The Ferrari F50 is a model that needs no introduction, as it is one of the most charismatic in the history of the rampant cavallino brand. We have already seen how it currently maintains that status and that it exceeds seven figures whenever a unit goes up for auction. Now one goes on sale again, but not just one, but the first of all. Here is the Ferrari F50 Prototype, the unit that was presented at the Geneva Motor Show in 1995.
What could be seen at that time was a supercar that sought to honor the brand’s 50th anniversary, with competition genes and truly advanced technology for the time. Centrally located was the excellent 4.7-liter V12 atmospheric engine, derived directly from Formula 1. It was an engineering prodigy with cylinder banks facing 65º, 48 valves, four camshafts, injection signed by Bosch and a compression ratio of 11.3: 1.
The twelve-cylinder mechanics was linked to a six-speed manual gearbox and was capable of reaching 10,000 rpm. With 520 hp and 451 Nm of torque it was one of the most powerful vehicles of the time and also one of the fastest. It accelerated from 0 to 100 km / h in 3.7 seconds and its maximum speed was encrypted at 325 km / h. It weighed just 1,230 kg dry and many qualified it practically as a Formula 1 for two-seater street.
A production limited to 349 units was planned, which was assembled between 1995 and 1997. And if there is one that has a special sentimental value, it is this first one that goes up for auction. This prototype, with serial number # 99999, was the one that began testing on the Fiorano track and on the roads around Maranello with test pilots such as Dario Benuzzi, Niki Lauda, Gerhard Berger or Jean Alesi.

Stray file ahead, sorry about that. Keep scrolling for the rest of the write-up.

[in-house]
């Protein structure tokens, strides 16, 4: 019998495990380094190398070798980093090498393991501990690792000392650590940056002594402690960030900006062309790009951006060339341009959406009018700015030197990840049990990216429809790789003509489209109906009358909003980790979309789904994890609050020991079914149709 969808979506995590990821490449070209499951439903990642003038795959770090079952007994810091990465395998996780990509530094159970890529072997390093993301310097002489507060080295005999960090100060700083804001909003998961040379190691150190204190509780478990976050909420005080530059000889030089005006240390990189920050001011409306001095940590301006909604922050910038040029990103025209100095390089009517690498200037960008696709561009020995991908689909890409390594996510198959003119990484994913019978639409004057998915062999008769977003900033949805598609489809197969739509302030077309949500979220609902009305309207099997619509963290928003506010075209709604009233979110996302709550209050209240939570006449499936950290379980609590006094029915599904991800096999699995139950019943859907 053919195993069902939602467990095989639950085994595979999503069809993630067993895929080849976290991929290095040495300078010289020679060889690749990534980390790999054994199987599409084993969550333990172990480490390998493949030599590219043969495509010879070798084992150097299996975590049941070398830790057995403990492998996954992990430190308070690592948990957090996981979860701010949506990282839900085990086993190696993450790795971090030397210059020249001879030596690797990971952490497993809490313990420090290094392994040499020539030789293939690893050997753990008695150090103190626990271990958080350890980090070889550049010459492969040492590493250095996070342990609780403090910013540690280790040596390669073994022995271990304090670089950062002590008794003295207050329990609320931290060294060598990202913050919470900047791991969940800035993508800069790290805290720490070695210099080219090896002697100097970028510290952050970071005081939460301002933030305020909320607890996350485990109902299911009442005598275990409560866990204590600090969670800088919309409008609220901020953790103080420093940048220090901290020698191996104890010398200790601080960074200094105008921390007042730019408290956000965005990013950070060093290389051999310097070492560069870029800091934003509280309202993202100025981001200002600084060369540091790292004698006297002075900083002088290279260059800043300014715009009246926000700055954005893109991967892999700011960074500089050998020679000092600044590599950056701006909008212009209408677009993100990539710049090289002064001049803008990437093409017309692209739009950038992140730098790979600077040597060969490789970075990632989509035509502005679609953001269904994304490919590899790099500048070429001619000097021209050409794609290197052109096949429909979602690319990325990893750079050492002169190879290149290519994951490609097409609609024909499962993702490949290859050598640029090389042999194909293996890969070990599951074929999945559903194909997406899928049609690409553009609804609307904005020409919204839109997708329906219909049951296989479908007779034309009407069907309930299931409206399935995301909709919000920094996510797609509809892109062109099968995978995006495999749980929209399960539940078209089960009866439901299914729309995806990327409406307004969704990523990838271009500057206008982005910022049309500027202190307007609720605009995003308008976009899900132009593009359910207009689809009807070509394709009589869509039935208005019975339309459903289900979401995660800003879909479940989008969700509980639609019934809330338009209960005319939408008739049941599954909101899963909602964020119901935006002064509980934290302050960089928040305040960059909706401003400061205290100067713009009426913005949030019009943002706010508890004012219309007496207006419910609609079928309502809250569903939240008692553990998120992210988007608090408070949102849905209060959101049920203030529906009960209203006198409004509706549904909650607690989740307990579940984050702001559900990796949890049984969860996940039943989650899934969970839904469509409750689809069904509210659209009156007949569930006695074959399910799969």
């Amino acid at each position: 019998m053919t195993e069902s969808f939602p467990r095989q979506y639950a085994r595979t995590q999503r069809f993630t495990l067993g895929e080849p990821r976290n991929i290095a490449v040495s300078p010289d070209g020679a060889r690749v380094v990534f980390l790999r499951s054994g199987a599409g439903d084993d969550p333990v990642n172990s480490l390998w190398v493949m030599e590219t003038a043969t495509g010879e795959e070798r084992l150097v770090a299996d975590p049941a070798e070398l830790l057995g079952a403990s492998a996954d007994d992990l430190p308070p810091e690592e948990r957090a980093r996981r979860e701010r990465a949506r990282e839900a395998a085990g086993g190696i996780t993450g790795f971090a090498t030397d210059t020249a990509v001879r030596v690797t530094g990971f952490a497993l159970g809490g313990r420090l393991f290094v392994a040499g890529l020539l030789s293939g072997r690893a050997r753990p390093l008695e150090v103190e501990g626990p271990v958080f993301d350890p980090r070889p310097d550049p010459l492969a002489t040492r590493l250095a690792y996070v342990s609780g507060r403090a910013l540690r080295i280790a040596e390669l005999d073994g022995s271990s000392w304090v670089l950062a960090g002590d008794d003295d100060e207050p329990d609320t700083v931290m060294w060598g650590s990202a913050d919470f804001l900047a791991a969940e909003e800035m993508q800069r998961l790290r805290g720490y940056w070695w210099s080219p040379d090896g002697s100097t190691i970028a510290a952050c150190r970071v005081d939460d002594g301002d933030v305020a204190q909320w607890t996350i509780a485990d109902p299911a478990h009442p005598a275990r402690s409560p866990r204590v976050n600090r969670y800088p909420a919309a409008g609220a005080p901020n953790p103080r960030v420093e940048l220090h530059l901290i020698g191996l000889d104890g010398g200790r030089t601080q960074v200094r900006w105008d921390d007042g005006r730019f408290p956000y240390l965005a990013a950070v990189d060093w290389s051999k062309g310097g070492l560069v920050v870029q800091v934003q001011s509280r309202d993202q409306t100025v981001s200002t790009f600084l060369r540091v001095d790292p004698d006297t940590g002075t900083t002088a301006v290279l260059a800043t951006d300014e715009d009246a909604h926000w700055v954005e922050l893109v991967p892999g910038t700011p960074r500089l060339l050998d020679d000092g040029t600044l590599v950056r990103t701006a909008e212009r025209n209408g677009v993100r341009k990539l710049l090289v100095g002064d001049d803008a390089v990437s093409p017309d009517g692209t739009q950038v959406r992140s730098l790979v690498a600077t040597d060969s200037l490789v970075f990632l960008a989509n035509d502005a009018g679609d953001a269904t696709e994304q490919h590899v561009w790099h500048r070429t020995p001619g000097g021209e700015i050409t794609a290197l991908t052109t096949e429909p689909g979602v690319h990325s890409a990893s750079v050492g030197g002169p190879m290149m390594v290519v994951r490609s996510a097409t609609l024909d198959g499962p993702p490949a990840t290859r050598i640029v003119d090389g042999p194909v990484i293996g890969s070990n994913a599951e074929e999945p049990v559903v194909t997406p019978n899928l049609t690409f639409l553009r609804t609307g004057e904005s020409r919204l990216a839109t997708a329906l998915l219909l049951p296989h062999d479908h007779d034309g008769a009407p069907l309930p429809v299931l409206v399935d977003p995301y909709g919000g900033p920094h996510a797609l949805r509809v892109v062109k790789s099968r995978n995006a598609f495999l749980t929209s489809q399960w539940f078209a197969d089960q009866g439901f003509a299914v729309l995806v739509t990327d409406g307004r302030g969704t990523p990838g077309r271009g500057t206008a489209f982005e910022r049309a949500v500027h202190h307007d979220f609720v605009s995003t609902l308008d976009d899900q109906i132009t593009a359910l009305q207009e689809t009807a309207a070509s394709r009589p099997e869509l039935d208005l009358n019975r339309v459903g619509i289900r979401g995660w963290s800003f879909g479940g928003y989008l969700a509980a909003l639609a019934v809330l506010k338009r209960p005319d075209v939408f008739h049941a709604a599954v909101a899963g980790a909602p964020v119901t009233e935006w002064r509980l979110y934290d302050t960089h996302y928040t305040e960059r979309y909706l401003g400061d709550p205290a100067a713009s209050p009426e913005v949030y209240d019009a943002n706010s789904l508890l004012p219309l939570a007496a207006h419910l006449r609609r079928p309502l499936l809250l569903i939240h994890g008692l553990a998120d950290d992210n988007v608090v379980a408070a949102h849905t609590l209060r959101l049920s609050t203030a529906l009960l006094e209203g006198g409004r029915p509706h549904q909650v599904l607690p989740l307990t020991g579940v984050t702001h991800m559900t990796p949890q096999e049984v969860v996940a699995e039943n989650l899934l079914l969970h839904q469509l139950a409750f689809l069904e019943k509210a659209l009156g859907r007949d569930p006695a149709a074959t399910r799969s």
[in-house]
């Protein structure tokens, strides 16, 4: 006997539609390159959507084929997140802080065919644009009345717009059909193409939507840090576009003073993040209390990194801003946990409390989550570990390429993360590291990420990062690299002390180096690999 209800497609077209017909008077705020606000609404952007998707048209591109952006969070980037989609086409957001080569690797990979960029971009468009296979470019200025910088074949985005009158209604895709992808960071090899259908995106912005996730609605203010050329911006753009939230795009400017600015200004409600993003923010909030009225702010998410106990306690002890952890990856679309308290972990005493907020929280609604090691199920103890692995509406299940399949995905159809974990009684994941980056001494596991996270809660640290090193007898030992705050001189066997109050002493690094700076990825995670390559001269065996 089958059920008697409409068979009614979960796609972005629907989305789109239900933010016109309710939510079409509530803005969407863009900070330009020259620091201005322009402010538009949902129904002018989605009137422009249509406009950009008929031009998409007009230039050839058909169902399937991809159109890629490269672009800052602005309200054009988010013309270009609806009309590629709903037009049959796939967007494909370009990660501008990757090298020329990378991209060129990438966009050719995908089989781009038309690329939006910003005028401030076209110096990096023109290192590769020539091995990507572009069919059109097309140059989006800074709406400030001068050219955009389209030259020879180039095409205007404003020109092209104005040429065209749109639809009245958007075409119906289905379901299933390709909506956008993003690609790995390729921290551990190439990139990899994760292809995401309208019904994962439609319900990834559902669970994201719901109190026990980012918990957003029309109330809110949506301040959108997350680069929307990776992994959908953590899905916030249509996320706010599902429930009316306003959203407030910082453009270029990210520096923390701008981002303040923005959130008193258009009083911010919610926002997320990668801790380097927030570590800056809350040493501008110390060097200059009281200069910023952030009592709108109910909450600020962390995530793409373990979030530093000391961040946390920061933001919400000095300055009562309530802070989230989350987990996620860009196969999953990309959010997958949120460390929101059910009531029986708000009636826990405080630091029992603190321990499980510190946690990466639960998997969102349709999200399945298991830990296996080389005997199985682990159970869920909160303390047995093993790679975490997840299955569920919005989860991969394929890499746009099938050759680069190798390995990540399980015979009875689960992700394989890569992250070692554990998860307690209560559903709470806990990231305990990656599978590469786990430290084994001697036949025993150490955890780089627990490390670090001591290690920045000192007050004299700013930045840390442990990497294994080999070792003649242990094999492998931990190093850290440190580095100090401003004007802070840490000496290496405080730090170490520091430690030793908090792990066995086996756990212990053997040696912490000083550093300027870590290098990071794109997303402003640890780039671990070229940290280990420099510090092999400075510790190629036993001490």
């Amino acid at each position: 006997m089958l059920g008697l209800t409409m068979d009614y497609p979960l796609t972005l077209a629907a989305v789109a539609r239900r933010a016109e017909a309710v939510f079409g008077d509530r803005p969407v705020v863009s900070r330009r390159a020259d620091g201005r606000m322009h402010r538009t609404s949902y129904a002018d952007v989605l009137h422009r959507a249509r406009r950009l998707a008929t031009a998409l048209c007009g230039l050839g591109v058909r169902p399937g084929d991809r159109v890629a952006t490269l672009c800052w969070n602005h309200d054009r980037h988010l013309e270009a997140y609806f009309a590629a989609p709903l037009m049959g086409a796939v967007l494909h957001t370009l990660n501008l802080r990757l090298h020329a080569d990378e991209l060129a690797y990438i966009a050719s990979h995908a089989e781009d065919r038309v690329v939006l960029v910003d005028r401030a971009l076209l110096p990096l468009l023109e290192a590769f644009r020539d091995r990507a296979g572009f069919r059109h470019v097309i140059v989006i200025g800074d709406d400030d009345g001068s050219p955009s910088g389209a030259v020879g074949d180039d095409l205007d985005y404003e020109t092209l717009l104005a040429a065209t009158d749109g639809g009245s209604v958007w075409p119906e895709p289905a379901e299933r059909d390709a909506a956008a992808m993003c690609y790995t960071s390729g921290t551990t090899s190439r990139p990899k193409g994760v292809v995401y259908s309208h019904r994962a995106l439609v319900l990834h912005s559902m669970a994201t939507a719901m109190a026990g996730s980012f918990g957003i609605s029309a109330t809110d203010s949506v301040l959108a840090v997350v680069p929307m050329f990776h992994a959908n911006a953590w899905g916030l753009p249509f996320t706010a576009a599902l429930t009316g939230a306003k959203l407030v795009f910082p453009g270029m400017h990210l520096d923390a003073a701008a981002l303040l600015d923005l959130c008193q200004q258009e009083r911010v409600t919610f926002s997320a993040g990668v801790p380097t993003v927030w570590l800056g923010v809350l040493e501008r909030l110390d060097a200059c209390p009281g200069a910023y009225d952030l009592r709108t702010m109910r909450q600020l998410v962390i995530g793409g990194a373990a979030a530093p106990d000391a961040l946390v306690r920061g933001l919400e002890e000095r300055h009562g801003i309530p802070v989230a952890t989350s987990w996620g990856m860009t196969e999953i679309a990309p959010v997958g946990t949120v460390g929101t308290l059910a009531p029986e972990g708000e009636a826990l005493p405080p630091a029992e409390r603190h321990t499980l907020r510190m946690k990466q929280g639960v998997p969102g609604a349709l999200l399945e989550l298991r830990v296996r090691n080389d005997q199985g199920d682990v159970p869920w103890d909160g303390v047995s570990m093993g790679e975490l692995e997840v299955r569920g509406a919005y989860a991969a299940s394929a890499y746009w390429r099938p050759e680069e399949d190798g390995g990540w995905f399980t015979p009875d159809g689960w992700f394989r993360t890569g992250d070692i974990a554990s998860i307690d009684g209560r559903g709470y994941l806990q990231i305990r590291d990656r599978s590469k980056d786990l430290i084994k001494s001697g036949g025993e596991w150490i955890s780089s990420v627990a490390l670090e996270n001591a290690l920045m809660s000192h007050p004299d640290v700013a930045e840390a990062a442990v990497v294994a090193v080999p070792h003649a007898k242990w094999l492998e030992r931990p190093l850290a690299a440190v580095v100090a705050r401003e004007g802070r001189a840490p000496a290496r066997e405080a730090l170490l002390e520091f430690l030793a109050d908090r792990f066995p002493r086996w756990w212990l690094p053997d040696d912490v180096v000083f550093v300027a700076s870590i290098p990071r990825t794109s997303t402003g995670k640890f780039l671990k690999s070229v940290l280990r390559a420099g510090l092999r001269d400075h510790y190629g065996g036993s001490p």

It was the one that was used for official photographs and had some star appearances in its first year of life. The Geneva Motor Show, the “Forza Ferrari” in Suzuka, the “Ferrari Days” in Spa or the “Tutti la Ferrari en Pista” in Mugello and then travel to the Tokyo Motor Show. Subsequently, from 1995 to 1997 it was accumulating kilometers of return test in Fiorano and was exposed by the brand. Just after it underwent a total reconstruction to be ready to reach the hands of its first owner.
Jacques Swaters took it to his collection in Belgium in early 1998 and had some appearances during those years. Although in 2007 he changed hands and was acquired by the American collector, David Walters, who also used it in some events. In 2011 it becomes the property of Andrew Herrala, in 2013 it is sold to Tony Shooshani and in 2017 it reaches its current owner. Now it is offered again at auction with a perfect state of conservation and all the original accessories. There is no estimated price, but if we consider that it is the first unit we could expect that it will exceed 3 million euros.